The Pontifical Oriental Institute on Thursday held a “moment of reflection” to commemorate the 100th anniversary of the “Metz Yeghern, the Great Evil: ter voghormia, Lord have mercy,” Vatican Radio reports.
Metz Yeghern is the traditional expression used for attacks by the government against ethnic Armenians in the Ottoman Empire. Between one and one and a half million people are believed to have been killed between 1915 and 1918.
Thursday’s event centered on the presentation of the work of Father George Ryssen, SJ, and on the commemoration of alumni of the Pontifical Armenian College who were killed during that time. Father Ruyssen’s work, of which four of a projected seven volumes have been published, collects all the documents pertaining to the historical events to be found in the different archives of the Holy See.
The Prefect for the Congregation for the Oriental Churches, Cardinal Leonardo Sandri – who is also Chancellor of the Institute – attend the event, and addressed the participants.
In his remarks, Cardinal Sandri said the “moment of reflection” was not only an academic exercise, but was also “a Christian gesture of justice and mercy.” The event, he said, shows that we are untiring seekers after the Truth that is Christ; collaborators [working for] the coming of the city ‘in which dwells righteousness’; and supplicants invoking the intercession of the witnesses, the martyroi of the Armenian people” who made the supreme profession of faith by shedding their blood.
Cardinal Sandri also noted the gratitude of the Armenian people to the Pope of the time, Benedict XV. He said the work of Father Ruyssen “allows us to understand how the Holy See was diligent in attempting to stay the hands of the executioners, and to bring possible relief and aid to those who escaped the massacres that took place one hundred years ago.”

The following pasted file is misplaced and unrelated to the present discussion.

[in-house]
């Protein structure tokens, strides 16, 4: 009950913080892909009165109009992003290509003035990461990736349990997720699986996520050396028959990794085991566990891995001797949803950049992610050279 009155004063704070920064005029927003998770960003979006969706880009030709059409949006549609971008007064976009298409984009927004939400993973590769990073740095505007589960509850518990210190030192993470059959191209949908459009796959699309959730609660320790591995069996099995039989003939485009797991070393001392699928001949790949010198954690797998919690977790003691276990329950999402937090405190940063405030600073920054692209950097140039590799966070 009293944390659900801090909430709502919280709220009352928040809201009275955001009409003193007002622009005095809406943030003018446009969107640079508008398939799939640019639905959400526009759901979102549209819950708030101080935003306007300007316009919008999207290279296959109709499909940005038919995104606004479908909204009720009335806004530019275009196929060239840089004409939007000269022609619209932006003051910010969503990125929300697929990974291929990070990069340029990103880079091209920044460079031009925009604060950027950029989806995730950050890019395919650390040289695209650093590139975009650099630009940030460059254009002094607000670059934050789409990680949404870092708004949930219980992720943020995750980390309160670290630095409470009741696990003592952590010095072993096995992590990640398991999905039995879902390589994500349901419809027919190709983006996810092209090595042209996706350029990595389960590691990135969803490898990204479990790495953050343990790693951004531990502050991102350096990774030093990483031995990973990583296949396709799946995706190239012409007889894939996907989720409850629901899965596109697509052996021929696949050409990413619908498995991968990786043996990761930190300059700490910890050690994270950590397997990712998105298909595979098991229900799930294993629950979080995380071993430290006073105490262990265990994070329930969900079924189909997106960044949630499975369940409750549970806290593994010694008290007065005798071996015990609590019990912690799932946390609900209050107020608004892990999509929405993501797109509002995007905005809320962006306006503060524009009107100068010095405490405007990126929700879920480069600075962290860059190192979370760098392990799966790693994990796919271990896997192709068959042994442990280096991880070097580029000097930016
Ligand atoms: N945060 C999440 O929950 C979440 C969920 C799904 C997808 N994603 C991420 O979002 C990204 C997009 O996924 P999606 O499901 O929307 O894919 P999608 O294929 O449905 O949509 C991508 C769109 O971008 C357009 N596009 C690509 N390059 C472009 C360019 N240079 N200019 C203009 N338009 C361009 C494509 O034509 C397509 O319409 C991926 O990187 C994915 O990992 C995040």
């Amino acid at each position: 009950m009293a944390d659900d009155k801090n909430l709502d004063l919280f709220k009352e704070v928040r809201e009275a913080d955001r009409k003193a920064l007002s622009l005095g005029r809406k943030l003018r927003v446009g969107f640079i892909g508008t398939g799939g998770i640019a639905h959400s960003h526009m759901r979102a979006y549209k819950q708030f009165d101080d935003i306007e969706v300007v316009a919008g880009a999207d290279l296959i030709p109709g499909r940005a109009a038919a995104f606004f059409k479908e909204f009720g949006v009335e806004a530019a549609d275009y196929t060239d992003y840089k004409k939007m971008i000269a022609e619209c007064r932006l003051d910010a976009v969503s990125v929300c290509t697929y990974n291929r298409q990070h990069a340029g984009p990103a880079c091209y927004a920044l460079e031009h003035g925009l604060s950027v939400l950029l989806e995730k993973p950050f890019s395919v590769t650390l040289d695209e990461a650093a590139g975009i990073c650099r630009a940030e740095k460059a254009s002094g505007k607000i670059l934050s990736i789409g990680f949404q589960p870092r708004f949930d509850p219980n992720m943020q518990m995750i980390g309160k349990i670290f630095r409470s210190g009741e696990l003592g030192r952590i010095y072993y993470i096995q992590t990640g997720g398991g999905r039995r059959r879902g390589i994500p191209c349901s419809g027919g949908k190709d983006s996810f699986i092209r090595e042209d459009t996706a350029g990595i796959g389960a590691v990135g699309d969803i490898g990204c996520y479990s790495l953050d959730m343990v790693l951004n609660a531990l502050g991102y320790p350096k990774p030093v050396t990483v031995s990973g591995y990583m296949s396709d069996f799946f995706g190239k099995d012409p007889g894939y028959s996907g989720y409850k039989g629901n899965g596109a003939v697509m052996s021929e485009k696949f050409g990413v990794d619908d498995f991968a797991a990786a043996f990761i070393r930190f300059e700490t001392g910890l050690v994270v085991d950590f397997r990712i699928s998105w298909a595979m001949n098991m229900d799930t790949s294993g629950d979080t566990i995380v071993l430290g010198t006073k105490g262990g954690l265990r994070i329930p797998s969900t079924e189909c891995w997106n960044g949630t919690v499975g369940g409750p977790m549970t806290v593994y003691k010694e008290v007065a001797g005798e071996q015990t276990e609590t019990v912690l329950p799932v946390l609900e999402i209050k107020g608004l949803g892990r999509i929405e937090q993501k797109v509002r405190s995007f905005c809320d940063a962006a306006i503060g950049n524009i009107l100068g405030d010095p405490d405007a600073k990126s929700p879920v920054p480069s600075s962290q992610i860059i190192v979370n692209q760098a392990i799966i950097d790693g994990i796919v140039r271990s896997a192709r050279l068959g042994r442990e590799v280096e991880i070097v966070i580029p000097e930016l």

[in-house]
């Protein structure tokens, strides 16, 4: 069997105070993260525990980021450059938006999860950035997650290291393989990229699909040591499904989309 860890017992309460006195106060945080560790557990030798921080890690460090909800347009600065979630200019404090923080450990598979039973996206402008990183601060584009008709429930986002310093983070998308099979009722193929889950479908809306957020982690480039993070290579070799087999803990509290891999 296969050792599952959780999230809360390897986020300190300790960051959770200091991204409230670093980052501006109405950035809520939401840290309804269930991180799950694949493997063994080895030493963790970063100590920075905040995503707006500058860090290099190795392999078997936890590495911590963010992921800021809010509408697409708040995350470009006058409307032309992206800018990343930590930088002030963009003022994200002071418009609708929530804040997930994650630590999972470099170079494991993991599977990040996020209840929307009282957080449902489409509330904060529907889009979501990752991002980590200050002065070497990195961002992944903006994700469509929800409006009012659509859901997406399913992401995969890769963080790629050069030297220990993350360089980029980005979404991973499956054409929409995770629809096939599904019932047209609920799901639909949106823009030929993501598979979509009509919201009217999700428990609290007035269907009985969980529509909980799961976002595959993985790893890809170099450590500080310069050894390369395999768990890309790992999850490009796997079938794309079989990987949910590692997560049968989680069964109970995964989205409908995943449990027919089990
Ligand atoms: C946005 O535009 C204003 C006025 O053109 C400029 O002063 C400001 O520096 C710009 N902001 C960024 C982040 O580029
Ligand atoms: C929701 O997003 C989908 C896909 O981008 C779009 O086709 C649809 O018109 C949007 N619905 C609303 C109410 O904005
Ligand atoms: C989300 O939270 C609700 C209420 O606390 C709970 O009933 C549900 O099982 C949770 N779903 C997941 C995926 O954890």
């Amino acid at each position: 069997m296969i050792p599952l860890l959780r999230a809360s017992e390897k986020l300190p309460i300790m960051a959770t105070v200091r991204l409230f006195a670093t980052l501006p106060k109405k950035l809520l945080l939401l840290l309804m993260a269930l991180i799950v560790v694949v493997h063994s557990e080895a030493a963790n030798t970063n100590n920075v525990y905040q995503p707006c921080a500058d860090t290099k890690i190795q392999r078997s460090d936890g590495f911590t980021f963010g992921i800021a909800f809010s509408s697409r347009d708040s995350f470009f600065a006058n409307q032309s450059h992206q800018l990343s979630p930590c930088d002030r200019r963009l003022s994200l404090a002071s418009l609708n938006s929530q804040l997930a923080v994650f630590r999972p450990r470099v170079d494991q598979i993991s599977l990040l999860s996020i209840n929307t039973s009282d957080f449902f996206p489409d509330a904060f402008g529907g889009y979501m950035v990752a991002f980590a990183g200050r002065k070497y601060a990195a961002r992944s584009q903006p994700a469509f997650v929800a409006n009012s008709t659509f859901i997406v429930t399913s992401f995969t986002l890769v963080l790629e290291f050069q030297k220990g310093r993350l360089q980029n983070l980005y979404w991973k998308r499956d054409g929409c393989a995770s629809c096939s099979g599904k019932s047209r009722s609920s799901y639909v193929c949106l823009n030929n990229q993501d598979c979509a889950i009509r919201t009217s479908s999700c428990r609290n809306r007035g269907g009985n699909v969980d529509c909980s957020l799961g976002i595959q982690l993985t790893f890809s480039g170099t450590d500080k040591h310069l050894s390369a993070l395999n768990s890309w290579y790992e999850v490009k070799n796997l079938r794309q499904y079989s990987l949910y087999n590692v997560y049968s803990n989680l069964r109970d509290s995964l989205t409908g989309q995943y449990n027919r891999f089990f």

We are still saddened, he continued, for those who rose up to kill their neighbours, but even more, astonished by the silence of so many nations and so many powerful people, as we are still astonished to day on the part of others to speak with objectivity, to arrive at the longed-for goal of reconciliation, in truth and in justice.”
The mystery of evil, he said, “mysterium iniquitatis, that is able to flow from the heart of man, and that is made manifest in the destruction that every sin brings with it, compels us to get down on our knees, and pray, as we say in the subtitle of our meeting: “Ter voghormia… Lord have mercy!” Have mercy on man whom you have created, but who now is wounded, is far from you, poor, a sinner, capable, as Cain was, of conceiving death for his brother, capable of nourishing hatred and seeking vengeance.”
Cardinal Sandri concluded his remarks with the words of Benedict XVI during the former Pope’s visit to the extermination camp at Auschwitz: “We cannot peer into God’s mysterious plan – we see only piecemeal, and we would be wrong to set ourselves up as judges of God and history. Then we would not be defending man, but only contributing to his downfall. No – when all is said and done, we must continue to cry out humbly yet insistently to God: Rouse yourself! Do not forget mankind, your creature! And our cry to God must also be a cry that pierces our very heart, a cry that awakens within us God’s hidden presence – so that his power, the power he has planted in our hearts, will not be buried or choked within us by the mire of selfishness, pusillanimity, indifference or opportunism. Let us cry out to God, with all our hearts, at the present hour, when new misfortunes befall us, when all the forces of darkness seem to issue anew from human hearts: whether it is the abuse of God’s name as a means of justifying senseless violence against innocent persons, or the cynicism which refuses to acknowledge God and ridicules faith in him. Let us cry out to God, that he may draw men and women to conversion and help them to see that violence does not bring peace, but only generates more violence – a morass of devastation in which everyone is ultimately the loser.”